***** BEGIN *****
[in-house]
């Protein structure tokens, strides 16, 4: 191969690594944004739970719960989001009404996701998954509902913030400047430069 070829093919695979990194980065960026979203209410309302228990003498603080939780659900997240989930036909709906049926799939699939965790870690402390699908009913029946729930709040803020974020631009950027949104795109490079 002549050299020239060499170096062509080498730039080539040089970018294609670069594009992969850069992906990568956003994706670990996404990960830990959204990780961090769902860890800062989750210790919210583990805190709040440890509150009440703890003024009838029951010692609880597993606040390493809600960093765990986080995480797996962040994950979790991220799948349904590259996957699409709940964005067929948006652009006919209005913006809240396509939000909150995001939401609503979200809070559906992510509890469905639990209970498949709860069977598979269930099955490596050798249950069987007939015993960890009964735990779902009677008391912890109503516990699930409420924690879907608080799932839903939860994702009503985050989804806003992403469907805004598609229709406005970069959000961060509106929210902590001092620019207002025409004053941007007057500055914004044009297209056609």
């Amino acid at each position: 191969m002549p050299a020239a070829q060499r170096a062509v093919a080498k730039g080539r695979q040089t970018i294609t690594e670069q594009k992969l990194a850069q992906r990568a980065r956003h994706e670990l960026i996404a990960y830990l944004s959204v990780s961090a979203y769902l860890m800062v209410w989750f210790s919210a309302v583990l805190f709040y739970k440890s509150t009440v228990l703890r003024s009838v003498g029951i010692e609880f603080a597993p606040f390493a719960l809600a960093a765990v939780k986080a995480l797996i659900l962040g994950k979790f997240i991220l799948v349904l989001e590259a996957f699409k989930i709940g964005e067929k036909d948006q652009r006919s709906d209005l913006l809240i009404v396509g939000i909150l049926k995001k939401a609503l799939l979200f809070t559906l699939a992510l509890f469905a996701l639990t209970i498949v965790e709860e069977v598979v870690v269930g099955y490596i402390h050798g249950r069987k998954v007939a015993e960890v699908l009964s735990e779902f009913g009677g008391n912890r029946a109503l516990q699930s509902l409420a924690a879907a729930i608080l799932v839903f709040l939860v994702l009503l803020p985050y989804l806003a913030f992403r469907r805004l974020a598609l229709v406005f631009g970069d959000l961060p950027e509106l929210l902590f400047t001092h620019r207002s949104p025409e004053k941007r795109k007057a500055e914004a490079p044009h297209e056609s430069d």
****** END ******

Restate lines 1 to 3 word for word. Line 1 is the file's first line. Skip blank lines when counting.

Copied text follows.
[in-house]
């Protein structure tokens, strides 16, 4: 191969690594944004739970719960989001009404996701998954509902913030400047430069 070829093919695979990194980065960026979203209410309302228990003498603080939780659900997240989930036909709906049926799939699939965790870690402390699908009913029946729930709040803020974020631009950027949104795109490079 002549050299020239060499170096062509080498730039080539040089970018294609670069594009992969850069992906990568956003994706670990996404990960830990959204990780961090769902860890800062989750210790919210583990805190709040440890509150009440703890003024009838029951010692609880597993606040390493809600960093765990986080995480797996962040994950979790991220799948349904590259996957699409709940964005067929948006652009006919209005913006809240396509939000909150995001939401609503979200809070559906992510509890469905639990209970498949709860069977598979269930099955490596050798249950069987007939015993960890009964735990779902009677008391912890109503516990699930409420924690879907608080799932839903939860994702009503985050989804806003992403469907805004598609229709406005970069959000961060509106929210902590001092620019207002025409004053941007007057500055914004044009297209056609």
């Amino acid at each position: 191969m002549p050299a020239a070829q060499r170096a062509v093919a080498k730039g080539r695979q040089t970018i294609t690594e670069q594009k992969l990194a850069q992906r990568a980065r956003h994706e670990l960026i996404a990960y830990l944004s959204v990780s961090a979203y769902l860890m800062v209410w989750f210790s919210a309302v583990l805190f709040y739970k440890s509150t009440v228990l703890r003024s009838v003498g029951i010692e609880f603080a597993p606040f390493a719960l809600a960093a765990v939780k986080a995480l797996i659900l962040g994950k979790f997240i991220l799948v349904l989001e590259a996957f699409k989930i709940g964005e067929k036909d948006q652009r006919s709906d209005l913006l809240i009404v396509g939000i909150l049926k995001k939401a609503l799939l979200f809070t559906l699939a992510l509890f469905a996701l639990t209970i498949v965790e709860e069977v598979v870690v269930g099955y490596i402390h050798g249950r069987k998954v007939a015993e960890v699908l009964s735990e779902f009913g009677g008391n912890r029946a109503l516990q699930s509902l409420a924690a879907a729930i608080l799932v839903f709040l939860v994702l009503l803020p985050y989804l806003a913030f992403r469907r805004l974020a598609l229709v406005f631009g970069d959000l961060p950027e509106l929210l902590f400047t001092h620019r207002s949104p025409e004053k941007r795109k007057a500055e914004a490079p044009h297209e056609s430069d």